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A Penny Saved: Frank coordinates local AARP tax aide effort

It was Ben Franklin who said "A penny saved is a penny earned," but it's Dickinson's Ben Frank who is putting those words into action. As an AARP volunteer, Frank coordinates the yearly AARP community tax aide program. A group of seven volunteer ...

Dickinson's Ben Frank coordinates the local AARP tax aide program every year and also leads a winter walking program at DSU. Here, Frank has just concluded another session of helping prepare tax returns for low income people at Dickinson Public Library's community room. (Brandon L. Summers / The Dickinson Press)
Dickinson's Ben Frank coordinates the local AARP tax aide program every year and also leads a winter walking program at DSU. Here, Frank has just concluded another session of helping prepare tax returns for low income people at Dickinson Public Library's community room. (Brandon L. Summers / The Dickinson Press)

It was Ben Franklin who said "A penny saved is a penny earned," but it's Dickinson's Ben Frank who is putting those words into action.

As an AARP volunteer, Frank coordinates the yearly AARP community tax aide program.

A group of seven volunteer tax return preparers, including Frank, and one reviewer, meet at Dickinson Public Library every Monday and Wednesday from 1 to 4 p.m.

"We've been running about 24 (returns) a day now," Frank said. "It's been pretty busy."

The free service is provided to low- to moderate-income individuals, primarily over age 60.

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"But we don't turn away anyone that might be younger than that," Frank said. "It's a service that's been here for many years. We have about eight counselors that work here, preparing returns, and every return we do is reviewed by another person."

Frank personally helps about three to five people per session.

"Last year we did 362 returns," he said. "It's a challenge, but I enjoy it. Everybody here who does this type of work really enjoys it. The people we help show their appreciation."

Frank also coordinates a walking program at Dickinson State University, held three times per week, from November to April.

"It's a wintertime program for people who like to walk and get some exercise over the winter months," he said. "I've been doing that since 1999, and I'm still doing it."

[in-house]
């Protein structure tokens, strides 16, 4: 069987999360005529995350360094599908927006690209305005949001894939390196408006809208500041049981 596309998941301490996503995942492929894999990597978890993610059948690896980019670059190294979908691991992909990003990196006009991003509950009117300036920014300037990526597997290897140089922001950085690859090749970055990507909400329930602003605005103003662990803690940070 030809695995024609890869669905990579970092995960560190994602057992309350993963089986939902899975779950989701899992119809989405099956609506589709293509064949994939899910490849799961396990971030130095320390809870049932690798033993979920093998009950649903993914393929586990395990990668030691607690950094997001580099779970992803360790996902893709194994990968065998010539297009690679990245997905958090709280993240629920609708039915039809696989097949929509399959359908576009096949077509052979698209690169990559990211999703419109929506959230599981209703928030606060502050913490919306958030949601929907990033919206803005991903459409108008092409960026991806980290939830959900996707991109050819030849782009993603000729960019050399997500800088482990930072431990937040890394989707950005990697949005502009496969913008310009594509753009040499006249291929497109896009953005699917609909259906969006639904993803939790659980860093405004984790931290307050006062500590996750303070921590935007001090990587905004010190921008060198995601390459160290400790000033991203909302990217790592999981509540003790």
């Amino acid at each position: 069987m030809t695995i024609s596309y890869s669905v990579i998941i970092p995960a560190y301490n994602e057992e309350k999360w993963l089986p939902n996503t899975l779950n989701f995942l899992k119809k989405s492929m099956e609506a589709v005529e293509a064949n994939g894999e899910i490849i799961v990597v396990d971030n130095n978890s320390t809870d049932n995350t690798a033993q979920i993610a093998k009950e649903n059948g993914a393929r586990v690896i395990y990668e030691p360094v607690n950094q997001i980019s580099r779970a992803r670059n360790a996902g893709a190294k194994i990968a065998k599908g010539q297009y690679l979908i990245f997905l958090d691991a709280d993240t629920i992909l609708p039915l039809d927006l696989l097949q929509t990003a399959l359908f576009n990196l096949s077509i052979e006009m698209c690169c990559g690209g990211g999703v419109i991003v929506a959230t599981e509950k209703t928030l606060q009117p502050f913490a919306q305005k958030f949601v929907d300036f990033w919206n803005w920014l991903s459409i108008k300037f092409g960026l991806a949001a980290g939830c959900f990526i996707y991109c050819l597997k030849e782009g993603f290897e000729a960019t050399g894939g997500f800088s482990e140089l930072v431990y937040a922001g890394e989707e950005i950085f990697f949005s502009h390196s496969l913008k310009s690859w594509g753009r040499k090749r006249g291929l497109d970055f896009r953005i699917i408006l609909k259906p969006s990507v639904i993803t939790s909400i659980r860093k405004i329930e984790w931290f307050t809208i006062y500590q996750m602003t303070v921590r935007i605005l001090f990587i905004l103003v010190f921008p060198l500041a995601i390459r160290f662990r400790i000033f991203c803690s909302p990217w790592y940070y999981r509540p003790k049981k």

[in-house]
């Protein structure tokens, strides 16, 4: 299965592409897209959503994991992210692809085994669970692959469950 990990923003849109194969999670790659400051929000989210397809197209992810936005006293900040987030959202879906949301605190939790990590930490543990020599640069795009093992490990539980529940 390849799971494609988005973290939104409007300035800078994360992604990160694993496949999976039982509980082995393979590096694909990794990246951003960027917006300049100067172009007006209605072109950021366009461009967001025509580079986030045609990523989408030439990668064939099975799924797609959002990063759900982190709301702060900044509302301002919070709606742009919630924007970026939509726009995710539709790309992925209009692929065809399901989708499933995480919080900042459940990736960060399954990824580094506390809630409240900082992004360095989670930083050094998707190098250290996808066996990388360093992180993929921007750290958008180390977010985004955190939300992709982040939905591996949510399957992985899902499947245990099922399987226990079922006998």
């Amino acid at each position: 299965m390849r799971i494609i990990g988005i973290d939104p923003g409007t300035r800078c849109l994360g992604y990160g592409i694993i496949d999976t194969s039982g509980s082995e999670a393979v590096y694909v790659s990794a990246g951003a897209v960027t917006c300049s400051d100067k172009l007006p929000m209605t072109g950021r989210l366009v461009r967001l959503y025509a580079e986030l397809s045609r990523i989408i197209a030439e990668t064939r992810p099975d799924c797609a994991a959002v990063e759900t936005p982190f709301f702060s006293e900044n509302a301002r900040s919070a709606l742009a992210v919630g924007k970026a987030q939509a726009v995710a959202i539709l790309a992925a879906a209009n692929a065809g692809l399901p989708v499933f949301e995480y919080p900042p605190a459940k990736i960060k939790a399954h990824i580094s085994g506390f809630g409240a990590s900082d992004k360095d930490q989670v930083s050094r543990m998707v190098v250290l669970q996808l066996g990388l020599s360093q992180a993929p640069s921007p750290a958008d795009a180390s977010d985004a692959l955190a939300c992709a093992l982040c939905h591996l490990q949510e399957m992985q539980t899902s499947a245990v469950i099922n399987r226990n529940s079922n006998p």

Frank comes from a background in banking. For 10 years in Dickinson, he worked at First National Bank.

"It's changed name a few times," he said. "Now it's Bank of the West."

After 1969, he went to work for the Comptroller of the Currency, a national bank regulatory agency based in Washington D.C.

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"I worked for them for 23 years examining national banks here in North Dakota, Minnesota, and I've been called to other states," he said. "When there were certain problems in the economy we went down south back in the 70s and helped out, but most of my work was done here in North Dakota."

Though the frequent travel could be burdensome, Frank said, he enjoyed the work.

"I met so many great bankers and it was just an enjoyable job," he said.

Frank has been involved with the Dickinson AARP since 1995.

"There was a gentleman who was doing this type of work before I even knew about it," he said. "He was a local retailer, many years back, and he asked me if I wanted to help out and I said yes, I'm interested, and kind of worked my way into that program. He became ill and had to retire from it and asked if I would take over the program, and I did."

There is no longer a Dickinson chapter of the AARP, with Frank alone coordinating volunteers to hold the tax aide program locally.

"The tax aide program is the main program we do here in Dickinson," he said.

In the time since he joined the program, paper and pencil has been replaced by laptops and calculating software.

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"It really made the work a lot easier," he said. "Your laptops do a lot of the computing for you. All you have to do is enter the information correctly."

Holding the sessions at Dickinson Public Library has been beneficial, Frank said.

"We have plenty of room. We can spread out," he said. "Doing tax work is confidential work. You don't want to be sitting on top of each other, so you have a little bit of space between you. It works really nice."

At each session, a greeter signs in the taxpayers. Some people have appointments, though it is not required, Frank said.

"Once the return is done it's reviewed and the counselor or reviewer then tells the taxpayer he or she is finished," he said.

Serving the community is a challenge, Frank said, but one he has enjoyed.

"It's something we do over the winter months," he said. "There isn't much gardening you can do in the winter months. There's not much outside activity you can carry on. It's just a good fit for me to do this over the winter months."

Being a volunteer has value, Frank said.

"I've been blessed all my life," he said. "I'm very thankful for what's come my way, and this is a good way for me to give back."

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